Wednesday, August 19, 2015

Letting Go and Going On

A convergence of small events conspired to give me the nerve to let go and and go on.  

My friend, Candice, shared a link for the Farm Series photographs by Natalie Faye, a project done with love and tenderness. And she wrote these words of advice to me . . . taking photos of your mother and the house you grew up in would be the best present you could give yourself . . . and her.  If I could do it all over again, I would have.  I wouldn't have waited until the house was empty (Frank took those pictures and they are stark and sad, I can barely look at them) . . . or waited too late (my house was torn down).  

Another friend, Cheryl, wrote a beautiful post to wish her mother a Happy Birthday. You would think that after fourteen years of her being gone that I would be over the longing of wanting to see her one more time, to spend one more day with her and tell her all the things that I miss now that she is gone . . . and also to tell her that I better understand now her struggles and hardships.

In Poems Without Words, Rebecca Lily shared an insight. I had the realization that my favorite pictures were made in a moment when my heart broke.

And thanks to the suggestion of several photographer friends, I'm reading a new book, The Visual Toolbox by David Duchemin. The very first chapter contains only a few pages but a powerful message. Perfect photographs are overrated. The images that will always captivate others, and mean the most to you, are the ones made in that tension of learning to express your vision. 

Relationships and connections mean the most to me, and I will try to express my vision.

On Monday mornings, I take Mama to the thrift shop run by the Methodist Church in her town. Monday is her favorite day to visit the thrift shop because Miss Margaret volunteers on that day. These two greet each other with genuine affection. Miss Margaret always kisses Mama and me, too. She waits till Mama is busy shopping, and discretely asks me, how's she doing? There is no easy answer to this question, but I always answer the same, better now that's she's had a hug from you.

This is the bedroom Mama moved into after Daddy died. That's been 17 years ago now. She couldn't stand to sleep in the bedroom they'd shared for 40 years. This is the bedroom, on the front of the house, that used to be mine when I lived at home. Even as dementia whittles away at Mama's memory, she still makes the bed everyday and folds her nightgown neatly at the foot of the bed.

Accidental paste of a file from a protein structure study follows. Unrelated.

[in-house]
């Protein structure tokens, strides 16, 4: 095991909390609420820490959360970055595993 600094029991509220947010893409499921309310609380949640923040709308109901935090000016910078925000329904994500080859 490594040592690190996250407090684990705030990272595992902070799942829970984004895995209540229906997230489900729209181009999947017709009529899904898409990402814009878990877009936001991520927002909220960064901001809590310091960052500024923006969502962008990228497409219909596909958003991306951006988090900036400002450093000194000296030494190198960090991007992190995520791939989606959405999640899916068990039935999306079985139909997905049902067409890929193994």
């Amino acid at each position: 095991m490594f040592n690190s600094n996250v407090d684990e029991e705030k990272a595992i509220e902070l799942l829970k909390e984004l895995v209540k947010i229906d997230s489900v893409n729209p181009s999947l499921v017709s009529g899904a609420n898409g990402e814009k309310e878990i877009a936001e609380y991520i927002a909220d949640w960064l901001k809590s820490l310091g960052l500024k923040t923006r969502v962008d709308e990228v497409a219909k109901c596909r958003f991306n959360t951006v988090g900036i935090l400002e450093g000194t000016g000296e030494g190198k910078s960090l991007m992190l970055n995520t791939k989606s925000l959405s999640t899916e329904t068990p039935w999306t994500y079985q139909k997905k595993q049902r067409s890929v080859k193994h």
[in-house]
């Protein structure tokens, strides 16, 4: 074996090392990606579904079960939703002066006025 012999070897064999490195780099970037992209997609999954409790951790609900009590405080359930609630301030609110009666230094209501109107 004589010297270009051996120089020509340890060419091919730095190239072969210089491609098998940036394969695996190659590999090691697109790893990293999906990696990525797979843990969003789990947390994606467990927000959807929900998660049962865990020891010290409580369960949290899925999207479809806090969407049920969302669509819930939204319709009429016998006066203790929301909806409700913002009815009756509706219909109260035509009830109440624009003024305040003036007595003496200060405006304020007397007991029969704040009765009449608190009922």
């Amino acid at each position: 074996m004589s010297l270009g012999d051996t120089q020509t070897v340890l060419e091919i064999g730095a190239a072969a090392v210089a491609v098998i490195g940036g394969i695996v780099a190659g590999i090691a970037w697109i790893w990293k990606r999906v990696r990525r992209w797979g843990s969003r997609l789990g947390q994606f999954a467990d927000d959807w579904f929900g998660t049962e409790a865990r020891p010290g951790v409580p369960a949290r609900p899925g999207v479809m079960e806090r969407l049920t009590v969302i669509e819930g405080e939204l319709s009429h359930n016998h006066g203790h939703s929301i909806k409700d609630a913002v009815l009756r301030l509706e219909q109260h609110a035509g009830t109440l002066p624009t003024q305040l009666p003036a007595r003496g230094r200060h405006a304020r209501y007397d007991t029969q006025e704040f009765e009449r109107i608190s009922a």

And these are bits and pieces of her home, little spaces filled with treasures she now has little use for, save to comfort and remind her of a life well-lived. 

She will stay here at home . . . for as long as we can keep her safe. 

And I will let time go by and still hold on to the life it contains.  


  1. Lovely, and so well captured in every aspect.

  2. I am right now with my 87-year old mother for a week. She has numerous health issues but she is in her own home. My brother and sis-in-law, her usual 'watchers' are on a well-deserved vacation so I traveled from KY to PA to spend a week with her. My sister comes Saturday for her turn. I'm terribly homesick for my home and family in KY but know this time is precious, too. Thanks for a well written ... and well-timed post.

  3. So beautifully photographed and written. You have the gift to move others with your images and words.

  4. Donna this is just beautiful! I agree with Roxanne that you have the gift to move mom's birthday is coming up in October, and as a tribute to her, I started my blog using her birthday as a post topic. I may need to make another one. Love the image of her bed, and how she makes it every day.

  5. This is so touching, Donna. Thank you very much for the kind mention.

    I took a few photographs in my grandparents' home about a year before my grandmother became too advanced in years to live alone. After she moved to a retirement home, the process began to empty the house and sell it. I never went back to that house, despite that I spent time there yearly from the time I was born. I had the urge to go back and photograph there again, to take pictures of the little things I didn't ever want to forget - like her little vintage perfume bottles in the powder room - but I never did. My grandmother died this past March and some part of me felt regret that I didn't take those photographs. But I agree with what your friend Candice said; an empty house wouldn't have been the same. The pictures I have are few but they were taken when my grandmother was living there, and that makes them as alive as my memories are.

    I love your photos, especially the one of the bed in that window light, and her nightgown folded neatly at the end. I could stare at that for hours. How beautiful, these little pieces of a life.